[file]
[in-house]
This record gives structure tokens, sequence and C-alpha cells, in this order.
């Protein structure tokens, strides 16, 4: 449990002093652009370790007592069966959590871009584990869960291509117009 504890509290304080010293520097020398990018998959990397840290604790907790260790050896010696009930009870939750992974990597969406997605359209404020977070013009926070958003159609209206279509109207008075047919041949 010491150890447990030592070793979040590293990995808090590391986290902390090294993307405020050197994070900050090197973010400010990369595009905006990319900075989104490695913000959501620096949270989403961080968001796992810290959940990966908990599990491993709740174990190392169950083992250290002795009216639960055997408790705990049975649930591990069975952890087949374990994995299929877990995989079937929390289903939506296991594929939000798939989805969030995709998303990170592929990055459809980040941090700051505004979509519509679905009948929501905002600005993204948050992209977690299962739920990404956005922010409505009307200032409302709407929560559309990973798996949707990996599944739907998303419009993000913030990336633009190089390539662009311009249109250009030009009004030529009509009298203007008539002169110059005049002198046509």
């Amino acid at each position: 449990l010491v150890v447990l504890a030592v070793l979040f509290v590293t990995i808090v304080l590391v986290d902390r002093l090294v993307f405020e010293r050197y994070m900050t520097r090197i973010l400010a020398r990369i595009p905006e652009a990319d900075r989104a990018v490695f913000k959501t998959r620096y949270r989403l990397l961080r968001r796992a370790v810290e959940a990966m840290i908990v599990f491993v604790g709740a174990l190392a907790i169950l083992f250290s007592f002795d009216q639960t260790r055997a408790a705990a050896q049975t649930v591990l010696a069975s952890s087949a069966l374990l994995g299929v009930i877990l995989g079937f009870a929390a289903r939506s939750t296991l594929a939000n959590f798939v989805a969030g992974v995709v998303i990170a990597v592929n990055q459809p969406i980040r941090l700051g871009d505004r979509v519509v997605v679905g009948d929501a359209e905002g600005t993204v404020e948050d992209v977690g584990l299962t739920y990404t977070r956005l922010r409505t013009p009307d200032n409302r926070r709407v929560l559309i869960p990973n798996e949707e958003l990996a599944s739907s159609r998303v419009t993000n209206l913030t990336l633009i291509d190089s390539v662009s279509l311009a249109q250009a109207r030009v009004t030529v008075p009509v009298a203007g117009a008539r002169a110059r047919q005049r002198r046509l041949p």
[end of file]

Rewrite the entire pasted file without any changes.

[in-house]
This record gives structure tokens, sequence and C-alpha cells, in this order.
């Protein structure tokens, strides 16, 4: 449990002093652009370790007592069966959590871009584990869960291509117009 504890509290304080010293520097020398990018998959990397840290604790907790260790050896010696009930009870939750992974990597969406997605359209404020977070013009926070958003159609209206279509109207008075047919041949 010491150890447990030592070793979040590293990995808090590391986290902390090294993307405020050197994070900050090197973010400010990369595009905006990319900075989104490695913000959501620096949270989403961080968001796992810290959940990966908990599990491993709740174990190392169950083992250290002795009216639960055997408790705990049975649930591990069975952890087949374990994995299929877990995989079937929390289903939506296991594929939000798939989805969030995709998303990170592929990055459809980040941090700051505004979509519509679905009948929501905002600005993204948050992209977690299962739920990404956005922010409505009307200032409302709407929560559309990973798996949707990996599944739907998303419009993000913030990336633009190089390539662009311009249109250009030009009004030529009509009298203007008539002169110059005049002198046509």
């Amino acid at each position: 449990l010491v150890v447990l504890a030592v070793l979040f509290v590293t990995i808090v304080l590391v986290d902390r002093l090294v993307f405020e010293r050197y994070m900050t520097r090197i973010l400010a020398r990369i595009p905006e652009a990319d900075r989104a990018v490695f913000k959501t998959r620096y949270r989403l990397l961080r968001r796992a370790v810290e959940a990966m840290i908990v599990f491993v604790g709740a174990l190392a907790i169950l083992f250290s007592f002795d009216q639960t260790r055997a408790a705990a050896q049975t649930v591990l010696a069975s952890s087949a069966l374990l994995g299929v009930i877990l995989g079937f009870a929390a289903r939506s939750t296991l594929a939000n959590f798939v989805a969030g992974v995709v998303i990170a990597v592929n990055q459809p969406i980040r941090l700051g871009d505004r979509v519509v997605v679905g009948d929501a359209e905002g600005t993204v404020e948050d992209v977690g584990l299962t739920y990404t977070r956005l922010r409505t013009p009307d200032n409302r926070r709407v929560l559309i869960p990973n798996e949707e958003l990996a599944s739907s159609r998303v419009t993000n209206l913030t990336l633009i291509d190089s390539v662009s279509l311009a249109q250009a109207r030009v009004t030529v008075p009509v009298a203007g117009a008539r002169a110059r047919q005049r002198r046509l041949p």